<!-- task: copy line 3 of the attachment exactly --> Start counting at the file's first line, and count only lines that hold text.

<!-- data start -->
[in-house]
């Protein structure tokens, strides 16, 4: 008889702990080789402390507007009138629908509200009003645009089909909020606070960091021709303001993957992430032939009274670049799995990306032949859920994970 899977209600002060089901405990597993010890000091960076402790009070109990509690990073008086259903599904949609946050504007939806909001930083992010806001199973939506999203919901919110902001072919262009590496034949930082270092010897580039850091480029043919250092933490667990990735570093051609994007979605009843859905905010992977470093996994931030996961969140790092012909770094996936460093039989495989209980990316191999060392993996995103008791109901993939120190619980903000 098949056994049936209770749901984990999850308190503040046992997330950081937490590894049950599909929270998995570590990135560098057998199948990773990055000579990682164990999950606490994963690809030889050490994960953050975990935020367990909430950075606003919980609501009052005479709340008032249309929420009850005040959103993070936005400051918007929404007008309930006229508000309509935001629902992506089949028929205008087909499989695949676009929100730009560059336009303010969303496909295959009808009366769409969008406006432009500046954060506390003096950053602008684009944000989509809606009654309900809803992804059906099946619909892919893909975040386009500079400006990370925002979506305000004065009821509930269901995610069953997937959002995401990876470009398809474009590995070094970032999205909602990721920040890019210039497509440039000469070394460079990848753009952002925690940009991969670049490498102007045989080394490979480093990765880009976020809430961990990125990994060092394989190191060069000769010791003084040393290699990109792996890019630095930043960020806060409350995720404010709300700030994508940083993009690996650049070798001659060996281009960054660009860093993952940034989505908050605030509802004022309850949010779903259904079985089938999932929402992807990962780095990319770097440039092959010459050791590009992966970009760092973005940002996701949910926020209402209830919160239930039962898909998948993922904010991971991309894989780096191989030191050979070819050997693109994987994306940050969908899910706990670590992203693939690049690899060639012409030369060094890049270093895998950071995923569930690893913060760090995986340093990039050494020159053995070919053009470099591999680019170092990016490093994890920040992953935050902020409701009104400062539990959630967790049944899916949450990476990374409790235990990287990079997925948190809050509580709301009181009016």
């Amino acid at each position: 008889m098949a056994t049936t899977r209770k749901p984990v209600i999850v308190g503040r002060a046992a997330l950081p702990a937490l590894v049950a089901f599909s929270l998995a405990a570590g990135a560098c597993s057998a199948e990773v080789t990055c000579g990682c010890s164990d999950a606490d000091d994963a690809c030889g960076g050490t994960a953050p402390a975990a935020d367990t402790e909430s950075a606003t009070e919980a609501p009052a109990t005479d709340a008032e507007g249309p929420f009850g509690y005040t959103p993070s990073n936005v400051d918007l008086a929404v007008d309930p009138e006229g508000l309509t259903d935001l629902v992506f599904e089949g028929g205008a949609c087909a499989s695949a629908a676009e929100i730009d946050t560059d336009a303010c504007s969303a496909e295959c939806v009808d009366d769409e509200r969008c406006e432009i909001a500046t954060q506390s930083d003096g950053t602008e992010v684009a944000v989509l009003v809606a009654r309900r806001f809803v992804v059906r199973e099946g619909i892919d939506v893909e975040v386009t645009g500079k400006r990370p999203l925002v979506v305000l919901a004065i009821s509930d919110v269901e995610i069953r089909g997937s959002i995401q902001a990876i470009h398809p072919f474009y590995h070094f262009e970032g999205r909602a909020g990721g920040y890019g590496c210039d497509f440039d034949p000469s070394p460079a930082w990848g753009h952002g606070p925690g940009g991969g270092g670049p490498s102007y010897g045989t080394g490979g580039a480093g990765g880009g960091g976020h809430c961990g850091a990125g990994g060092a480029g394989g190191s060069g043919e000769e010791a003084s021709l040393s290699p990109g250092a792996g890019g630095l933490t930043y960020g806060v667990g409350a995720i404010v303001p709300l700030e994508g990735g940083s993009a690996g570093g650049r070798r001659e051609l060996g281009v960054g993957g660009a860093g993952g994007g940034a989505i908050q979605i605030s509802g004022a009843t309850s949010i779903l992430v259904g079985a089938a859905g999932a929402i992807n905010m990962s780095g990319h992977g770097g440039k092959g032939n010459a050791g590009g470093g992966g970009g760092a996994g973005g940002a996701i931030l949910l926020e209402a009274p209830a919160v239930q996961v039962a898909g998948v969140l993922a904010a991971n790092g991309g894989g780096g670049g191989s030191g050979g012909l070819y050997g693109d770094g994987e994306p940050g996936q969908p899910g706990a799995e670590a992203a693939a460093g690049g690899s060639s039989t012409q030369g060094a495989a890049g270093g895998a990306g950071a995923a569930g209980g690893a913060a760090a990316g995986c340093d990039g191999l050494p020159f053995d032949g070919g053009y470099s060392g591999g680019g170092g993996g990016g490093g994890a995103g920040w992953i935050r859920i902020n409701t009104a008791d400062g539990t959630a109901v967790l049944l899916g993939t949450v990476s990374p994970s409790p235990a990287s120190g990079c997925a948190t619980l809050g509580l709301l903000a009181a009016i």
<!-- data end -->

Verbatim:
């Amino acid at each position: 008889m098949a056994t049936t899977r209770k749901p984990v209600i999850v308190g503040r002060a046992a997330l950081p702990a937490l590894v049950a089901f599909s929270l998995a405990a570590g990135a560098c597993s057998a199948e990773v080789t990055c000579g990682c010890s164990d999950a606490d000091d994963a690809c030889g960076g050490t994960a953050p402390a975990a935020d367990t402790e909430s950075a606003t009070e919980a609501p009052a109990t005479d709340a008032e507007g249309p929420f009850g509690y005040t959103p993070s990073n936005v400051d918007l008086a929404v007008d309930p009138e006229g508000l309509t259903d935001l629902v992506f599904e089949g028929g205008a949609c087909a499989s695949a629908a676009e929100i730009d946050t560059d336009a303010c504007s969303a496909e295959c939806v009808d009366d769409e509200r969008c406006e432009i909001a500046t954060q506390s930083d003096g950053t602008e992010v684009a944000v989509l009003v809606a009654r309900r806001f809803v992804v059906r199973e099946g619909i892919d939506v893909e975040v386009t645009g500079k400006r990370p999203l925002v979506v305000l919901a004065i009821s509930d919110v269901e995610i069953r089909g997937s959002i995401q902001a990876i470009h398809p072919f474009y590995h070094f262009e970032g999205r909602a909020g990721g920040y890019g590496c210039d497509f440039d034949p000469s070394p460079a930082w990848g753009h952002g606070p925690g940009g991969g270092g670049p490498s102007y010897g045989t080394g490979g580039a480093g990765g880009g960091g976020h809430c961990g850091a990125g990994g060092a480029g394989g190191s060069g043919e000769e010791a003084s021709l040393s290699p990109g250092a792996g890019g630095l933490t930043y960020g806060v667990g409350a995720i404010v303001p709300l700030e994508g990735g940083s993009a690996g570093g650049r070798r001659e051609l060996g281009v960054g993957g660009a860093g993952g994007g940034a989505i908050q979605i605030s509802g004022a009843t309850s949010i779903l992430v259904g079985a089938a859905g999932a929402i992807n905010m990962s780095g990319h992977g770097g440039k092959g032939n010459a050791g590009g470093g992966g970009g760092a996994g973005g940002a996701i931030l949910l926020e209402a009274p209830a919160v239930q996961v039962a898909g998948v969140l993922a904010a991971n790092g991309g894989g780096g670049g191989s030191g050979g012909l070819y050997g693109d770094g994987e994306p940050g996936q969908p899910g706990a799995e670590a992203a693939a460093g690049g690899s060639s039989t012409q030369g060094a495989a890049g270093g895998a990306g950071a995923a569930g209980g690893a913060a760090a990316g995986c340093d990039g191999l050494p020159f053995d032949g070919g053009y470099s060392g591999g680019g170092g993996g990016g490093g994890a995103g920040w992953i935050r859920i902020n409701t009104a008791d400062g539990t959630a109901v967790l049944l899916g993939t949450v990476s990374p994970s409790p235990a990287s120190g990079c997925a948190t619980l809050g509580l709301l903000a009181a009016i």